Author(s): Vietri NJ, Purcell BK, Tobery SA, Rasmussen SL, Leffel EK,
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Abstract BACKGROUND: Postexposure prophylaxis of inhalational anthrax requires prolonged antibiotic therapy or antibiotics and vaccination. The duration of treatment for established anthrax is controversial, because retained spores may germinate and cause disease after antibiotics are discontinued. Using rhesus macaques, we determined whether a short course of antibiotic treatment, as opposed to prophylaxis, could effectively treat inhalational anthrax and prevent disease caused by the germination of spores after discontinuation of antibiotics. METHODS: Two groups of 10 rhesus macaques were exposed to an aerosol dose of Bacillus anthracis spores. Animals in group 1 received ciprofloxacin prophylaxis beginning 1-2 h after exposure. Those in group 2 began receiving ciprofloxacin after becoming bacteremic, and treatment was continued for 10 days. When each group 2 animal completed 10 days of therapy, the prophylactic antibiotic was discontinued in the paired group 1 animal. RESULTS: In group 1 (prophylaxis), no deaths occurred during antibiotic treatment, but only 2 (20\%) of 10 animals survived after antibiotics were discontinued. In contrast, in group 2 (treatment), 3 deaths occurred during antibiotic treatment, but all 7 animals (100\%) alive after 10 days of therapy survived when antibiotics were discontinued. CONCLUSIONS: In the treatment of inhalational anthrax, the prolonged course of antibiotics required to achieve prophylaxis may not be necessary to prevent anthrax that results from the germination of retained spores after the discontinuation of antibiotics.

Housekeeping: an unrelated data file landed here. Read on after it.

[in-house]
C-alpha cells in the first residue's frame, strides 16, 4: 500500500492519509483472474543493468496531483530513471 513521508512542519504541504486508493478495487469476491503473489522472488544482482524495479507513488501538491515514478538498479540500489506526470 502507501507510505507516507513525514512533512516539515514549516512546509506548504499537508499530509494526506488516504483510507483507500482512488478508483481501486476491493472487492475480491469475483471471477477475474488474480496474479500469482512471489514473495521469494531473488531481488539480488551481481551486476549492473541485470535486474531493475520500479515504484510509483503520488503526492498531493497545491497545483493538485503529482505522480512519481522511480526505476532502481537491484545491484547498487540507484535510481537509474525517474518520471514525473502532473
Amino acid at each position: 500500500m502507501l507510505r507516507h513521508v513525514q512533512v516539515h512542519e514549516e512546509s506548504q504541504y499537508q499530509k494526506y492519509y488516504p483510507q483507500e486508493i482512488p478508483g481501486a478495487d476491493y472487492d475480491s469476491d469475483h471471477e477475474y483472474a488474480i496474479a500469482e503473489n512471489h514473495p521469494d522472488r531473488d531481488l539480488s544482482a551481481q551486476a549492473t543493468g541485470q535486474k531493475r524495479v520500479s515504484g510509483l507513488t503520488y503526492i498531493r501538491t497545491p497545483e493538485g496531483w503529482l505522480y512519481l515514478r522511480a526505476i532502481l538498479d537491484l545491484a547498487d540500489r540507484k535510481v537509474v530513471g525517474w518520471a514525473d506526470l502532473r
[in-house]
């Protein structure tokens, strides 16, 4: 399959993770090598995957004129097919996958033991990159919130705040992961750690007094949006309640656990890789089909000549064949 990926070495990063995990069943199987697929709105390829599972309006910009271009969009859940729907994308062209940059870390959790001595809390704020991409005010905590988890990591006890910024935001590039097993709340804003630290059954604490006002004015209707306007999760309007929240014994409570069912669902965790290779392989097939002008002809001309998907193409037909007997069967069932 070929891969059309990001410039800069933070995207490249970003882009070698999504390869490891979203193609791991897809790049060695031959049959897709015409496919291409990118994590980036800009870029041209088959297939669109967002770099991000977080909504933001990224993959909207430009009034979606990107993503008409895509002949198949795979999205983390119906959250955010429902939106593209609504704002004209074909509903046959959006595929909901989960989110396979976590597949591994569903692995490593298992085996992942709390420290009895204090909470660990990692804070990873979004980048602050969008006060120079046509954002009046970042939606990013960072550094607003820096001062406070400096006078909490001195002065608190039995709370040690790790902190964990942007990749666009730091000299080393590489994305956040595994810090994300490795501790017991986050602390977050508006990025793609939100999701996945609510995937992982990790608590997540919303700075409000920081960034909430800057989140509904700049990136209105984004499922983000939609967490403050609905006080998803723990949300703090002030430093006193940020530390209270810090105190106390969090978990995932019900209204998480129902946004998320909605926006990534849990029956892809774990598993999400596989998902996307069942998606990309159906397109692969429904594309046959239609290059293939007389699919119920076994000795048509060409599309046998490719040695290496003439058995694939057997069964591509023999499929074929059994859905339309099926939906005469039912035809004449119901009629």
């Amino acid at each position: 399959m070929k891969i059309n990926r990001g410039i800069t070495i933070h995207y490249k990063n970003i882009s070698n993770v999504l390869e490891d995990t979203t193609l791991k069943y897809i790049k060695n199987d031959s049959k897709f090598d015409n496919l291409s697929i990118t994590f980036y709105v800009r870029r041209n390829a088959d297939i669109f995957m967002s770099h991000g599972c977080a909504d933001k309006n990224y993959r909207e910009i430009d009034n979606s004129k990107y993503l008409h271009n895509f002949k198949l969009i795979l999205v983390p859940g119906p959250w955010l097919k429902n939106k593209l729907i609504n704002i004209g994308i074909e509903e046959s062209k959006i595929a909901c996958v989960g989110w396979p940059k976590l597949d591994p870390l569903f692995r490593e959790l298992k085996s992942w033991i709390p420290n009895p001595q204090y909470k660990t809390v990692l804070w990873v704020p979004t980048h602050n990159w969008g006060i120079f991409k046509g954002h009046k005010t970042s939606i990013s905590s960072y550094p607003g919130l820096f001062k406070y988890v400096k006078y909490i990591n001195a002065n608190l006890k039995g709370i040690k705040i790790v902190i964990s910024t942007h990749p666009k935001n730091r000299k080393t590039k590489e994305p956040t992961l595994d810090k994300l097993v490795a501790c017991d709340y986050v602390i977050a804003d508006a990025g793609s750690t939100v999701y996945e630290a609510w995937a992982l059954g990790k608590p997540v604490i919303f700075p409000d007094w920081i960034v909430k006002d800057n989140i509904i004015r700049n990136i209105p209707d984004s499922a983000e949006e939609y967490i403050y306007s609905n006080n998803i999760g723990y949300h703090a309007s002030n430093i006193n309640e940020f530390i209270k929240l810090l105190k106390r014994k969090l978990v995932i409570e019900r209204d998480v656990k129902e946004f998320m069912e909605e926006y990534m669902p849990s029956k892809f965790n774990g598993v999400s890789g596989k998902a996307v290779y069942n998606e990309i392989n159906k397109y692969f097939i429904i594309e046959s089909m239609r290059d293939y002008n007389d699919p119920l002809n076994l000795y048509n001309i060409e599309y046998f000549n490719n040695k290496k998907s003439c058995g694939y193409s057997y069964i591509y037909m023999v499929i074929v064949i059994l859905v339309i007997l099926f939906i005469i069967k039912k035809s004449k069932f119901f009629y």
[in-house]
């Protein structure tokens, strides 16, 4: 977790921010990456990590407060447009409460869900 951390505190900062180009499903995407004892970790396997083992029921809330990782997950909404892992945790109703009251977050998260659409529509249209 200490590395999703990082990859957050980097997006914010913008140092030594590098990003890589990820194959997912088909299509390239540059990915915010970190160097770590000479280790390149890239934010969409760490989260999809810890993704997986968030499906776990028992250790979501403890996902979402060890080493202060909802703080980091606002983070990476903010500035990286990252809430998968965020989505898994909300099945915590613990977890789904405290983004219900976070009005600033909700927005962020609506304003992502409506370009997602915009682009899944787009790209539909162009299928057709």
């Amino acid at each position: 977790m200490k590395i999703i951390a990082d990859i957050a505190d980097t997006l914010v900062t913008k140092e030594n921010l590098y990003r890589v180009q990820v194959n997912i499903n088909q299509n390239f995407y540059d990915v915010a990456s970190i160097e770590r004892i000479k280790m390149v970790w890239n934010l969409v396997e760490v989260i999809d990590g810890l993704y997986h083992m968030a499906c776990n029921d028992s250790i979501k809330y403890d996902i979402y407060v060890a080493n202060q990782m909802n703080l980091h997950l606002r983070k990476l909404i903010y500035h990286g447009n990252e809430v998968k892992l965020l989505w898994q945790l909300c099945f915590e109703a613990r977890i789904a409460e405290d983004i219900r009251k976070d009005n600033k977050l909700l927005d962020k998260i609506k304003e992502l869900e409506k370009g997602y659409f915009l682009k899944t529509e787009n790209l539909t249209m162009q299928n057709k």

This article was published in J Infect Dis
and referenced in Journal of Antivirals & Antiretrovirals